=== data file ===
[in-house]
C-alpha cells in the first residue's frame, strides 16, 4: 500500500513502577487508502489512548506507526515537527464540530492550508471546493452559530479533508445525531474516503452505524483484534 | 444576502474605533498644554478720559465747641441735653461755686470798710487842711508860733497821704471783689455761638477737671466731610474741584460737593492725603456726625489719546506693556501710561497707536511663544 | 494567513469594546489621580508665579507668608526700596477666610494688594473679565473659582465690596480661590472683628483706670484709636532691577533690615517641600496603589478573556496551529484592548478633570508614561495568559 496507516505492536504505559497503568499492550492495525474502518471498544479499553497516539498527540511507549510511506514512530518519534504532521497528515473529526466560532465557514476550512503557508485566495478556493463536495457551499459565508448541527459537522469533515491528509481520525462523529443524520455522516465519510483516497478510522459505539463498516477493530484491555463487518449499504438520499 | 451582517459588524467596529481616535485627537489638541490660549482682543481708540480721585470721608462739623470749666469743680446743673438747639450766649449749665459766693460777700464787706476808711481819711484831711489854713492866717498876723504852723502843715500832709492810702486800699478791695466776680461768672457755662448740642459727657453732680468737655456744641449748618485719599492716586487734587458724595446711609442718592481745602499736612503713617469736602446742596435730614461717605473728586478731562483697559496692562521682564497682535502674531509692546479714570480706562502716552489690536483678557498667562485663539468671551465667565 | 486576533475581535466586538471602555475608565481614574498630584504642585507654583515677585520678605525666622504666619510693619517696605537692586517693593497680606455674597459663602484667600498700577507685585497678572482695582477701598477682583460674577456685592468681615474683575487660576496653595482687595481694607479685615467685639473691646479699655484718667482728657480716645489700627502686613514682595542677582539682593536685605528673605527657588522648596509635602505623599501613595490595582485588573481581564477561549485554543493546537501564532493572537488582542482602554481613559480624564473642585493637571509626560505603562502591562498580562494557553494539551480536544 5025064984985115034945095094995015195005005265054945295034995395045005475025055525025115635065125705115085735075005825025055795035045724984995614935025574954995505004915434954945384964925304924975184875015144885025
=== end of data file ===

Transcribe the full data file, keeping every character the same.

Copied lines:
[in-house]
C-alpha cells in the first residue's frame, strides 16, 4: 500500500513502577487508502489512548506507526515537527464540530492550508471546493452559530479533508445525531474516503452505524483484534 | 444576502474605533498644554478720559465747641441735653461755686470798710487842711508860733497821704471783689455761638477737671466731610474741584460737593492725603456726625489719546506693556501710561497707536511663544 | 494567513469594546489621580508665579507668608526700596477666610494688594473679565473659582465690596480661590472683628483706670484709636532691577533690615517641600496603589478573556496551529484592548478633570508614561495568559 496507516505492536504505559497503568499492550492495525474502518471498544479499553497516539498527540511507549510511506514512530518519534504532521497528515473529526466560532465557514476550512503557508485566495478556493463536495457551499459565508448541527459537522469533515491528509481520525462523529443524520455522516465519510483516497478510522459505539463498516477493530484491555463487518449499504438520499 | 451582517459588524467596529481616535485627537489638541490660549482682543481708540480721585470721608462739623470749666469743680446743673438747639450766649449749665459766693460777700464787706476808711481819711484831711489854713492866717498876723504852723502843715500832709492810702486800699478791695466776680461768672457755662448740642459727657453732680468737655456744641449748618485719599492716586487734587458724595446711609442718592481745602499736612503713617469736602446742596435730614461717605473728586478731562483697559496692562521682564497682535502674531509692546479714570480706562502716552489690536483678557498667562485663539468671551465667565 | 486576533475581535466586538471602555475608565481614574498630584504642585507654583515677585520678605525666622504666619510693619517696605537692586517693593497680606455674597459663602484667600498700577507685585497678572482695582477701598477682583460674577456685592468681615474683575487660576496653595482687595481694607479685615467685639473691646479699655484718667482728657480716645489700627502686613514682595542677582539682593536685605528673605527657588522648596509635602505623599501613595490595582485588573481581564477561549485554543493546537501564532493572537488582542482602554481613559480624564473642585493637571509626560505603562502591562498580562494557553494539551480536544 5025064984985115034945095094995015195005005265054945295034995395045005475025055525025115635065125705115085735075005825025055795035045724984995614935025574954995505004915434954945384964925304924975184875015144885025